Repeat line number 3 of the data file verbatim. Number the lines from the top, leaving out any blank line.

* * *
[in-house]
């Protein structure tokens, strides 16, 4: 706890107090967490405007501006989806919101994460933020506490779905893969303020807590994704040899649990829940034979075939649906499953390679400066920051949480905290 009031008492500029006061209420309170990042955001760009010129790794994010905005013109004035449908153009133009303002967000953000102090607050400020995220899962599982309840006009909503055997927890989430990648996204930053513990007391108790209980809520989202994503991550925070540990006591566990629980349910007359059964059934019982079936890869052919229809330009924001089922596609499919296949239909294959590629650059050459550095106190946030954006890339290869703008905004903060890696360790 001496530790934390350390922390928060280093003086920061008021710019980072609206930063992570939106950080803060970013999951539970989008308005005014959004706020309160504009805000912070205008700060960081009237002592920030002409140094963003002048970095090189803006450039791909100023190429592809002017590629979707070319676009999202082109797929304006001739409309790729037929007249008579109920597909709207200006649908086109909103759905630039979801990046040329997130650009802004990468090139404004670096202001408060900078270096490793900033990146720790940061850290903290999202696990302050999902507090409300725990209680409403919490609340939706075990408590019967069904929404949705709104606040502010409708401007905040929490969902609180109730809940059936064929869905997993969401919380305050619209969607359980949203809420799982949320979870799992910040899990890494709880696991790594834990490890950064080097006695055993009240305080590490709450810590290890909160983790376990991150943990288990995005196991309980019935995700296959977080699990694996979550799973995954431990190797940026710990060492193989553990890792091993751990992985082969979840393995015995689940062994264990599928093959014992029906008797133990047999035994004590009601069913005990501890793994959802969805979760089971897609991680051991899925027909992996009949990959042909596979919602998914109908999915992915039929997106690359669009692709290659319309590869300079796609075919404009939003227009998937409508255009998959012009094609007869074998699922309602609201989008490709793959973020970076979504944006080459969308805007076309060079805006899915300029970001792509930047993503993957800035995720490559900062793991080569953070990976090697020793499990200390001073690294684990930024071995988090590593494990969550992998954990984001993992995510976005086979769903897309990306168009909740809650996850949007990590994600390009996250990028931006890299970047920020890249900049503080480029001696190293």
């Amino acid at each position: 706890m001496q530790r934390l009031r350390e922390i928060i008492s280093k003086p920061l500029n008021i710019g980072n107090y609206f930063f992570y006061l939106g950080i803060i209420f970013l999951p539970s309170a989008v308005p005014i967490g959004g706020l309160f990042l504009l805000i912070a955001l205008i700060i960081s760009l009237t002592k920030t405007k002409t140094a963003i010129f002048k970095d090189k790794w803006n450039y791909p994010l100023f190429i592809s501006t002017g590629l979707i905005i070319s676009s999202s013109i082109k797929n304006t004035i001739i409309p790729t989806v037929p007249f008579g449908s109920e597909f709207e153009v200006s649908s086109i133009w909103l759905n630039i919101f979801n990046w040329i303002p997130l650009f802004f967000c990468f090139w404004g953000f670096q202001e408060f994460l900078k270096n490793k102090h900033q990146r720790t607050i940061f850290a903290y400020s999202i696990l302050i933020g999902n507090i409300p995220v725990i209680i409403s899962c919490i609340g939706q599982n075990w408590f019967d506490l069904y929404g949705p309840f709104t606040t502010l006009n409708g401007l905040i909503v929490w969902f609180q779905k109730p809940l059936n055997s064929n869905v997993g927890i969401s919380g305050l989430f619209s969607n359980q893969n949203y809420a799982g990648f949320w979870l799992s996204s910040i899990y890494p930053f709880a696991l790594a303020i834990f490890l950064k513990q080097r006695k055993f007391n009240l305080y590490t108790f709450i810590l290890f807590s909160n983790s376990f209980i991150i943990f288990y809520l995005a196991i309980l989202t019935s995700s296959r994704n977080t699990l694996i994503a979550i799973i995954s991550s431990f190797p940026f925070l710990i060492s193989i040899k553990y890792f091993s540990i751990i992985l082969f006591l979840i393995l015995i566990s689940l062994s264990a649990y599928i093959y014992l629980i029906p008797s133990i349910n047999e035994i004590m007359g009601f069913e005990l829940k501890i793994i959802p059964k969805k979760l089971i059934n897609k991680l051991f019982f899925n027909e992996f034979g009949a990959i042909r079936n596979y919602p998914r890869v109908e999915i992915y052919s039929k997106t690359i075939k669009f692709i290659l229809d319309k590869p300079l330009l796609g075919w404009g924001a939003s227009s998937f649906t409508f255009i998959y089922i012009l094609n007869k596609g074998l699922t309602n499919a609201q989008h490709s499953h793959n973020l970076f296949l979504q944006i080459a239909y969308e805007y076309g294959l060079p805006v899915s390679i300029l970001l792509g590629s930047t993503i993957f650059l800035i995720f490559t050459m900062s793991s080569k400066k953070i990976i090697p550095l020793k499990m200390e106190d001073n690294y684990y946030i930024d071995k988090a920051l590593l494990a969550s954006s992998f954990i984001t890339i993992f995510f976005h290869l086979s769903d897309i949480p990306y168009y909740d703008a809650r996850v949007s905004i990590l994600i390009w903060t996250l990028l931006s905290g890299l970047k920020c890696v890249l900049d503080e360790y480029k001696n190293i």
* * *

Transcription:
């Amino acid at each position: 706890m001496q530790r934390l009031r350390e922390i928060i008492s280093k003086p920061l500029n008021i710019g980072n107090y609206f930063f992570y006061l939106g950080i803060i209420f970013l999951p539970s309170a989008v308005p005014i967490g959004g706020l309160f990042l504009l805000i912070a955001l205008i700060i960081s760009l009237t002592k920030t405007k002409t140094a963003i010129f002048k970095d090189k790794w803006n450039y791909p994010l100023f190429i592809s501006t002017g590629l979707i905005i070319s676009s999202s013109i082109k797929n304006t004035i001739i409309p790729t989806v037929p007249f008579g449908s109920e597909f709207e153009v200006s649908s086109i133009w909103l759905n630039i919101f979801n990046w040329i303002p997130l650009f802004f967000c990468f090139w404004g953000f670096q202001e408060f994460l900078k270096n490793k102090h900033q990146r720790t607050i940061f850290a903290y400020s999202i696990l302050i933020g999902n507090i409300p995220v725990i209680i409403s899962c919490i609340g939706q599982n075990w408590f019967d506490l069904y929404g949705p309840f709104t606040t502010l006009n409708g401007l905040i909503v929490w969902f609180q779905k109730p809940l059936n055997s064929n869905v997993g927890i969401s919380g305050l989430f619209s969607n359980q893969n949203y809420a799982g990648f949320w979870l799992s996204s910040i899990y890494p930053f709880a696991l790594a303020i834990f490890l950064k513990q080097r006695k055993f007391n009240l305080y590490t108790f709450i810590l290890f807590s909160n983790s376990f209980i991150i943990f288990y809520l995005a196991i309980l989202t019935s995700s296959r994704n977080t699990l694996i994503a979550i799973i995954s991550s431990f190797p940026f925070l710990i060492s193989i040899k553990y890792f091993s540990i751990i992985l082969f006591l979840i393995l015995i566990s689940l062994s264990a649990y599928i093959y014992l629980i029906p008797s133990i349910n047999e035994i004590m007359g009601f069913e005990l829940k501890i793994i959802p059964k969805k979760l089971i059934n897609k991680l051991f019982f899925n027909e992996f034979g009949a990959i042909r079936n596979y919602p998914r890869v109908e999915i992915y052919s039929k997106t690359i075939k669009f692709i290659l229809d319309k590869p300079l330009l796609g075919w404009g924001a939003s227009s998937f649906t409508f255009i998959y089922i012009l094609n007869k596609g074998l699922t309602n499919a609201q989008h490709s499953h793959n973020l970076f296949l979504q944006i080459a239909y969308e805007y076309g294959l060079p805006v899915s390679i300029l970001l792509g590629s930047t993503i993957f650059l800035i995720f490559t050459m900062s793991s080569k400066k953070i990976i090697p550095l020793k499990m200390e106190d001073n690294y684990y946030i930024d071995k988090a920051l590593l494990a969550s954006s992998f954990i984001t890339i993992f995510f976005h290869l086979s769903d897309i949480p990306y168009y909740d703008a809650r996850v949007s905004i990590l994600i390009w903060t996250l990028l931006s905290g890299l970047k920020c890696v890249l900049d503080e360790y480029k001696n190293i």